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My first vlog on wild mushrooms


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Helly Shroomers,
I am a newbie shroomer. Just went on my first mushroom hunting trip in Marin County, California. I made a vlog to share what I saw. Hope you enjoy it! As you can see, I couldn't identify many of them 🙂 Thanks in advance if you can share your knowledge.


Happy New Year Everyone!

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#1 Stropharia ambigua. Not the Death Cap (Amanita phalloides), but still probably toxic. Except for one notable exception --not the mushrooms seen in the  first slide-- species in genus Stropharia should not be used as food.  I'll look later for the other ones.

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Nice walk through the woods. Unlike the woods here in NE PA right now,  there's plenty of mushrooms along this CA trail.

#1. Stropharia ambigua. NOT a Death Cap. Amanita phalloides has a cup-like basal volva at the base of the stalk (may need to excavate from the soil), does not feature an "appendiculate" cap margin, ie. A. phalloides does have a cap margin decorated with hanging velar material, and does not have a shaggy stalk. Also, note how the ring on the stalk is dark. This is from the dark spores dropping form the gills. Amanita mushrooms have white spores.

Un-numbered mushroom suspected to be a "Gypsy"... By "Gypsy" I take it that the species Cortinarius caperatus (aka. Rozites caperata) is being proposed here. This is incorrect. The mushroom seen represents a species of Russula. Note there is no ring on the stalk (C. caperatus has a ring; ie. partial veil). C. caperatus has a yellowish cap surface that is often radially wrinkled and/or with a frosty/floury "bloom." https://www.mykoweb.com/CAF/species/Cortinarius_caperatus.html   Russula mushrooms lave light-colored spore prints... white, cream, yellow, pale ochre, or orangish. C. caperatus has a brown spore print.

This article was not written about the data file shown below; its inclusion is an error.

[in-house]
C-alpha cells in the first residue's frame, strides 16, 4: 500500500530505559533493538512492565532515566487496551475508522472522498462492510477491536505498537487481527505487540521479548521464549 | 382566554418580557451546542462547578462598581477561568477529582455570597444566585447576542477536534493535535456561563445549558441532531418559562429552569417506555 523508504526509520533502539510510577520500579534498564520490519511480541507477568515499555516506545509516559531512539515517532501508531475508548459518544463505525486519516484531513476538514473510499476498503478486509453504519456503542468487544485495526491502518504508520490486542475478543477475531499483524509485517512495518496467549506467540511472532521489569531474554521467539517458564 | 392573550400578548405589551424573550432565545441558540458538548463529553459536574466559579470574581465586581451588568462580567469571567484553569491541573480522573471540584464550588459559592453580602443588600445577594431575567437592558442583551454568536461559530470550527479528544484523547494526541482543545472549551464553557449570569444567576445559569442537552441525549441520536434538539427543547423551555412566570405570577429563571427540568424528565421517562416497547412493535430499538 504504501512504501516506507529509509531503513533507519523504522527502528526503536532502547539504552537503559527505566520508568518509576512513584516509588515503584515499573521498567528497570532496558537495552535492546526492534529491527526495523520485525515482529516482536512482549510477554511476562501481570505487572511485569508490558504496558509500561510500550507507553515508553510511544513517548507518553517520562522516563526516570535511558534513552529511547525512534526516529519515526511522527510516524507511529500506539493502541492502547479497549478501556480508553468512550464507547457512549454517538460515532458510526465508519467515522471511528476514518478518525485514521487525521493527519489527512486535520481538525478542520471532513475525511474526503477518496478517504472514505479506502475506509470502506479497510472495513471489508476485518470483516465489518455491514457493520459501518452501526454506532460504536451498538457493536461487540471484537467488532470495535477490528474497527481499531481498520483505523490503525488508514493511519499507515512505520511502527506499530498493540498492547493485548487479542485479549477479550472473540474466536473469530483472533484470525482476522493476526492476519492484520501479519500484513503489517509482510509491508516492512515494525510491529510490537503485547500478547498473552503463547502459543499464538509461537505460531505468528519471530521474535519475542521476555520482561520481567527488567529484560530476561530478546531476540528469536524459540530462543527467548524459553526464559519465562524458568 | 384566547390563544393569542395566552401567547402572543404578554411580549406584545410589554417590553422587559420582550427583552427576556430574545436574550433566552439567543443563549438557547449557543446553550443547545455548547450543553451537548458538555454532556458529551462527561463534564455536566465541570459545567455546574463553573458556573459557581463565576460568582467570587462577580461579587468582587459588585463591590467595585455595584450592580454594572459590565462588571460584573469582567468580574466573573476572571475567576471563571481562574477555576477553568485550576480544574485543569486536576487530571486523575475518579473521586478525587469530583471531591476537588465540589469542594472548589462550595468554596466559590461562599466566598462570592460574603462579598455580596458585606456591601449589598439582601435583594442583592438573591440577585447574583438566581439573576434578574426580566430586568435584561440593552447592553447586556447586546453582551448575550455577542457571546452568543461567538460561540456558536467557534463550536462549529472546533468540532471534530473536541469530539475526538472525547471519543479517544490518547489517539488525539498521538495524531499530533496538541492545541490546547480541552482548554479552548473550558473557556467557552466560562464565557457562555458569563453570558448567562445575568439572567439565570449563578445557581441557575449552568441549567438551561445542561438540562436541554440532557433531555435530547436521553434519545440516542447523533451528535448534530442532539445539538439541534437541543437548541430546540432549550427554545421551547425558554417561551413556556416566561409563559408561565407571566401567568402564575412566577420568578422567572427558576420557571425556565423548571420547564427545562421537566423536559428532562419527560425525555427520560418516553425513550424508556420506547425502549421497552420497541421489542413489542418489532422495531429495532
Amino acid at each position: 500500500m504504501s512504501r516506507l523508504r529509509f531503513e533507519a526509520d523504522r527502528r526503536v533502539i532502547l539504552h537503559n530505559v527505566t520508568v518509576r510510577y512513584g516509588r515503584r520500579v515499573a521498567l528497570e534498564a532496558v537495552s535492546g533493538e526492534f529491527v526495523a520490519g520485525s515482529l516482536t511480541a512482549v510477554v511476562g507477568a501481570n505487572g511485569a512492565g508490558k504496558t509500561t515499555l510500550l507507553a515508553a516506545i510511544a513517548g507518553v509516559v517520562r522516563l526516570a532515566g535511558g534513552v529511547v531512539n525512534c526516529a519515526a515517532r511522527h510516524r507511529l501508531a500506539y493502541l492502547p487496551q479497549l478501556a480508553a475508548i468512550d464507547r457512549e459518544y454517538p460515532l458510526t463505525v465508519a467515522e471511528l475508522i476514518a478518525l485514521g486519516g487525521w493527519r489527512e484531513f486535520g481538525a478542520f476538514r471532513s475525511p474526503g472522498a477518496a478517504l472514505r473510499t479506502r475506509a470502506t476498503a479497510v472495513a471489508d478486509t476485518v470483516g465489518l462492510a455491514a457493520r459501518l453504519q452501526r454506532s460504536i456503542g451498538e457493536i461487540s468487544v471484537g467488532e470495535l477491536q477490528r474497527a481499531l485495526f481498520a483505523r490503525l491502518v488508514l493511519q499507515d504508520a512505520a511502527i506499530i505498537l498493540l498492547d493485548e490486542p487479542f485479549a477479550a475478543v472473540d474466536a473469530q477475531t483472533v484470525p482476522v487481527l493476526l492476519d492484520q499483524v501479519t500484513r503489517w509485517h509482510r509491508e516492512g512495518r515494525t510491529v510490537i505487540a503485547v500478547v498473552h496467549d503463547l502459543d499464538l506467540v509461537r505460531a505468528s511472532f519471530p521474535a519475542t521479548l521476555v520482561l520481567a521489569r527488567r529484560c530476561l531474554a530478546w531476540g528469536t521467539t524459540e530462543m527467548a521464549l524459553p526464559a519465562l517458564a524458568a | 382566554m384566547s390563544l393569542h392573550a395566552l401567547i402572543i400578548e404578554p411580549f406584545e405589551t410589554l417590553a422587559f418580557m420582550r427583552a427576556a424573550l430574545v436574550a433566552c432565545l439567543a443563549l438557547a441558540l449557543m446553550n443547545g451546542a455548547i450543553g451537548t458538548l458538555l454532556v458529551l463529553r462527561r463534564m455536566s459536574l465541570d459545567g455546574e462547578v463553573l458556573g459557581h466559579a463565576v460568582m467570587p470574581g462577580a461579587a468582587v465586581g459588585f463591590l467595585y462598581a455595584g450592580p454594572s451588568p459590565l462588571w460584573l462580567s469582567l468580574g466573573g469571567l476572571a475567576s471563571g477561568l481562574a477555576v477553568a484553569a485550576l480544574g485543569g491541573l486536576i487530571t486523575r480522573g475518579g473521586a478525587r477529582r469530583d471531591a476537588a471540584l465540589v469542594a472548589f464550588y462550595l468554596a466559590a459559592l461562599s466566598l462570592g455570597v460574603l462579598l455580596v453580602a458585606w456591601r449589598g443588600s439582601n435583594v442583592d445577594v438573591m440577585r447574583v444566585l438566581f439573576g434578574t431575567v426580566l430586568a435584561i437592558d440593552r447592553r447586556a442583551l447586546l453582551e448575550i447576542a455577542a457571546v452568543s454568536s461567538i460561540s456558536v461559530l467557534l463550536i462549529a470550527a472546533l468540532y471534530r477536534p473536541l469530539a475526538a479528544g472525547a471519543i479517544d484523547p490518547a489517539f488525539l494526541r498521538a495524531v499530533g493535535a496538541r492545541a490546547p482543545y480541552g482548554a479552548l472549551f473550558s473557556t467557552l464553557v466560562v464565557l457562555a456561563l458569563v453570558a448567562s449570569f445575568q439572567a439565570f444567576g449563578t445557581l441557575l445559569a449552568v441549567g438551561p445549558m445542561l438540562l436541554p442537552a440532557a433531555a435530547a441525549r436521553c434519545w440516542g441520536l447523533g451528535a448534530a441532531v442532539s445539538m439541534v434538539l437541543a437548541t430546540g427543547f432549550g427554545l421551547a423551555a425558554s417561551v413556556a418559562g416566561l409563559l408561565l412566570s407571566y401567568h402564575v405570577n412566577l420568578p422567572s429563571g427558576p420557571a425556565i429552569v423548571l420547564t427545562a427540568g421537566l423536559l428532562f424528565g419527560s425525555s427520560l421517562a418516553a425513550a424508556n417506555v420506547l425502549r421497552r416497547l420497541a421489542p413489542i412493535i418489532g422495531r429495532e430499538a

#2. Not sure. Need to see the undersides. Maybe a species of Russula? Low confidence here.

#3. Definitely NOT an "Oyster Mushroom." ie. not a species of Pleurotus. Not sure about this ID, though.  Maybe Cortinarius? Hemistropharia? Stropharia? Pholiota? It's a species I am not familiar with. Looks to be dark-spored.

#4. "Milk Drop Mycena". I googled this name and got Mycena galopus. Were these mushrooms exuding drops of liquid from the gills? I think they are a species other than M. galopus; the colors are wrong for this species. Mycena is a large genus, Wikipedia lists well over 100 species. They are mostly small mushrooms, often difficult to ID to species. I think the ones seen in the vlog are a species of Mycena. The whitish caps and  yellow stalks suggest M. epipteryygia   https://www.mykoweb.com/CAF/species/Mycena_epipterygia.html

#5. Need to see more details. Species of Entoloma? Maybe. Low confidence.

#6. Reminds me of Lactarius sordidus; ie. because of the sordid greenish cap surface.

#7. very likely NOT a type of Oyster Mushroom (ie. not a species of Pleurotus). Maybe Armillaria? Need more info.

#8. These are old and rotting. Once mushrooms are in this condition, getting an ID may be nearly impossible.

#9. I think these are a species of a genus housed in family Inocybaceae. Until recently, these were all considered to be species of genus Inocybe. Now, there are a few newly erected genera that have been "split" off of Inocybe. Many species, difficult to ID; need to use a microscope to even just get started. Note the radially fibrous caps with umbos (raised centers). Many Inocybe species --not all-- exhibit these types of traits. 

#10. Almost certainly NOT death Caps. Maybe a species of Lepiota? Low confidence here. Need more info, seeing additional features.

#11. Cortinarius? Stropharia? Agaricus? Knowing spore print color would help here. Also, seeing the underside more clearly, so that assessing whether the gills are attached to the stalk.

#12. Two different species labeled #12. At first glance the cluster looks like a species of Gymnopus, but then the decurrent gills are seen on one of them. Maybe a species of Clitocybe? The solitary one looks like Inocybe, or possibly Entoloma.

#13. Species of Suillus. Note that the underside consists of pores (not gills) and these pores kinda radiate down the stalk. Maybe S. cavipes? 





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